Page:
Background: In the context of the opioid epidemic, a limited but growing body of literature has found state medical marijuana laws (MMLs) to be associated with lower levels of opioid prescribing. However, robust evidence linking state MMLs with individual-level opioid-related outcomes is lacking, particularly among women. This finding is especially true for pregnant and parenting women, who have been disproportionately affected by the opioid crisis.
Methods: Using data drawn from the 2002-2014 National Survey on Drug Use and Heath, the study uses a difference-in-differences estimation strategy to compare opioid-related outcomes (opioid misuse initiation, opioid misuse in the past month and past year, and opioid use disorder) among all women, pregnant women, and parenting women in states with and without MMLs (before and after implementation). The study also investigates the impact of MMLs on marijuana use and marijuana use disorder.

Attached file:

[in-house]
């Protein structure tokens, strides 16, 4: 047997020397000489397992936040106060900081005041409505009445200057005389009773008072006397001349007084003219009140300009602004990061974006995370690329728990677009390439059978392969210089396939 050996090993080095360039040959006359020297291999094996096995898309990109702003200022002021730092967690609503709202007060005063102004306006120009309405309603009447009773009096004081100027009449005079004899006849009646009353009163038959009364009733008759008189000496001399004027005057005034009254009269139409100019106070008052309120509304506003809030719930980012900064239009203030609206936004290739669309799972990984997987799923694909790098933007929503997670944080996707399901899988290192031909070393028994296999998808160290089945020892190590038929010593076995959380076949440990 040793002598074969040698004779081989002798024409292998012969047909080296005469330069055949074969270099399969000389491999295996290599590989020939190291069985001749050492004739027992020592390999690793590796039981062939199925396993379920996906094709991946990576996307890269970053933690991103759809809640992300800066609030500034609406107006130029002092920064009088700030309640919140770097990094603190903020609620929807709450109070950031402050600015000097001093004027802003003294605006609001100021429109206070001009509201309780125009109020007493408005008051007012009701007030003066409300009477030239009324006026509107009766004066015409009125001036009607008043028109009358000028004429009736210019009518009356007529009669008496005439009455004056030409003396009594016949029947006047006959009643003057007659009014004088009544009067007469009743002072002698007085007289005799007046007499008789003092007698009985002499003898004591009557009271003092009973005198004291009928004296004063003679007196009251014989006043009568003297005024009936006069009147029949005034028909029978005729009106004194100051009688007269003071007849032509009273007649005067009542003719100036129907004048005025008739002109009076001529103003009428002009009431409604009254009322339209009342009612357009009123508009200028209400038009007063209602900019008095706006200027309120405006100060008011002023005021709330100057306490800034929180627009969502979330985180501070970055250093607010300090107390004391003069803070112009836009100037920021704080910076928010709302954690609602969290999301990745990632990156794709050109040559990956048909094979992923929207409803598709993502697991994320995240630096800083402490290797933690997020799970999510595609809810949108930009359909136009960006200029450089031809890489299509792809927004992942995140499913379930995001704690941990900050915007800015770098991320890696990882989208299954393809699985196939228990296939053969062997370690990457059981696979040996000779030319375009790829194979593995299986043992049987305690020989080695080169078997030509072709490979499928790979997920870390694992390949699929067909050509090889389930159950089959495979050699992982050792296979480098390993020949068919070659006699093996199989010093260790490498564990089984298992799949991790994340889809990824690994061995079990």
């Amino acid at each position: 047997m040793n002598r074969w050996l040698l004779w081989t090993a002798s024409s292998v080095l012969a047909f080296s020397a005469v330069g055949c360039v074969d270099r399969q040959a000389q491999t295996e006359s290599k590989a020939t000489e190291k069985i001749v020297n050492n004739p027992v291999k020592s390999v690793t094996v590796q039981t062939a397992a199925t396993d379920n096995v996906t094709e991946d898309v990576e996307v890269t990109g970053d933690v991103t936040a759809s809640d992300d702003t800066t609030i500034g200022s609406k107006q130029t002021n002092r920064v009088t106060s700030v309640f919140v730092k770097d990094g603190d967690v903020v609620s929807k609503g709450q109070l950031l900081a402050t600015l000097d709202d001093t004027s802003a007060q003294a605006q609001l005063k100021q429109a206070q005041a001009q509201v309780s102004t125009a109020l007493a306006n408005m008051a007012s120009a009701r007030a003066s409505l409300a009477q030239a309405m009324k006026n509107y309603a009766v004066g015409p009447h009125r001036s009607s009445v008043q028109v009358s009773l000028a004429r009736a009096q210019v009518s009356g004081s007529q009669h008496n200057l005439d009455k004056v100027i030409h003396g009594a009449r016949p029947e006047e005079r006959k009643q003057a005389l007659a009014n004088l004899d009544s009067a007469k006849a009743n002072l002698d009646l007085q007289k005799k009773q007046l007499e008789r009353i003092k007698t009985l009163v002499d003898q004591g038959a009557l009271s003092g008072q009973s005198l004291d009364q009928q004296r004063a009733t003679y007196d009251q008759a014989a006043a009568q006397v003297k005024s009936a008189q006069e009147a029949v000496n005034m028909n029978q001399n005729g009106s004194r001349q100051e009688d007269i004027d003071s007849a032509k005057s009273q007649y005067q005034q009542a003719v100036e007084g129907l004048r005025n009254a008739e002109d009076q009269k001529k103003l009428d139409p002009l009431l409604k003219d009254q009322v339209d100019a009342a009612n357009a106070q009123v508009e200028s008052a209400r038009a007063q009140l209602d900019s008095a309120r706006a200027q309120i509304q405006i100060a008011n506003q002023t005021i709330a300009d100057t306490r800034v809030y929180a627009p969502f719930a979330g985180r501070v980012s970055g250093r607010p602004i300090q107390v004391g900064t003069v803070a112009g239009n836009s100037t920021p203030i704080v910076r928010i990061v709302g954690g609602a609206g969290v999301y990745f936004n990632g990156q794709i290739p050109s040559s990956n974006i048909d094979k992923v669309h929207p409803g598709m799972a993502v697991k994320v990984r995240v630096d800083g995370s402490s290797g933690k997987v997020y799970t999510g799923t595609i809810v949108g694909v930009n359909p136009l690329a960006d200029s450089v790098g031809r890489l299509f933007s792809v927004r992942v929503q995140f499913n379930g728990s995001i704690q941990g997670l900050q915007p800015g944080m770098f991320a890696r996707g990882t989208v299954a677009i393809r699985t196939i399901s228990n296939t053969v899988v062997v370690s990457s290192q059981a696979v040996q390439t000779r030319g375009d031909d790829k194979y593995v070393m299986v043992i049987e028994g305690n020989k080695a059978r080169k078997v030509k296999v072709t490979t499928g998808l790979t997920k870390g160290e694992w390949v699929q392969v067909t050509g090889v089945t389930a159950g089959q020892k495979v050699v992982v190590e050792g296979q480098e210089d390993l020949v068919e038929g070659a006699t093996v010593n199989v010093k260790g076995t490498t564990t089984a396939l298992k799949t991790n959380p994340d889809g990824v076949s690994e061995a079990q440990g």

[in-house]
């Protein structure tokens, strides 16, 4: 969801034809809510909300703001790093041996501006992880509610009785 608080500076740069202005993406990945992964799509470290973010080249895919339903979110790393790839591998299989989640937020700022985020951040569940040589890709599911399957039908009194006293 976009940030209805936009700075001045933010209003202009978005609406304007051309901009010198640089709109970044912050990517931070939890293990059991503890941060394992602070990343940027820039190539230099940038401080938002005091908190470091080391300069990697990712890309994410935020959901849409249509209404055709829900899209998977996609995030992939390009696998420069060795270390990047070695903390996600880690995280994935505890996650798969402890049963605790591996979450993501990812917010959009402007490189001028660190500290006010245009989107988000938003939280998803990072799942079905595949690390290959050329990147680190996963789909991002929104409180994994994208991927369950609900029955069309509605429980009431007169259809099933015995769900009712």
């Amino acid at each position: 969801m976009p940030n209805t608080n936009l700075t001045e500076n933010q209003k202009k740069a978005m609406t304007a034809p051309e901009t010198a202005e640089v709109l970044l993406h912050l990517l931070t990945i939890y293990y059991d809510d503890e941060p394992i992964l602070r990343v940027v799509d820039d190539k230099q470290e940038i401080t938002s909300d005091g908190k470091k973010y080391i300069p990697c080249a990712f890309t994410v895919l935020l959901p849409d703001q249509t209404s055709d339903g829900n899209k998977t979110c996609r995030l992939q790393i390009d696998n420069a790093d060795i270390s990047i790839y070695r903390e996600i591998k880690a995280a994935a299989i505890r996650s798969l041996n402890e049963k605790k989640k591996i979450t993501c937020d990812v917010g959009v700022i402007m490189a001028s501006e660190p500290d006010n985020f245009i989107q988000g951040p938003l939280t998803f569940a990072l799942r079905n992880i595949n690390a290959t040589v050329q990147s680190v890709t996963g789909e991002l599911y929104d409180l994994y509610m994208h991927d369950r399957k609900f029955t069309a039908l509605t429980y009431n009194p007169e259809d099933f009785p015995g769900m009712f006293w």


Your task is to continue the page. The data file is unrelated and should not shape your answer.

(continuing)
Results: The findings indicate that MMLs were not associated with opioid misuse, opioid misuse initiation, or opioid use disorder among all women, pregnant women, and parenting women. These laws were, however, positively correlated with marijuana use and marijuana use disorder among all women and women with children. In addition, MMLs were associated with an increase in the frequency of opioid misuse for pregnant women and a decrease in the frequency of opioid misuse for parenting women.
Conclusions: This finding suggests that, although medical marijuana may be viewed by some as a substitute for opioid analgesics, MMLs may not be an effective policy tool to tackle the opioid epidemic among women, especially pregnant and parenting women.
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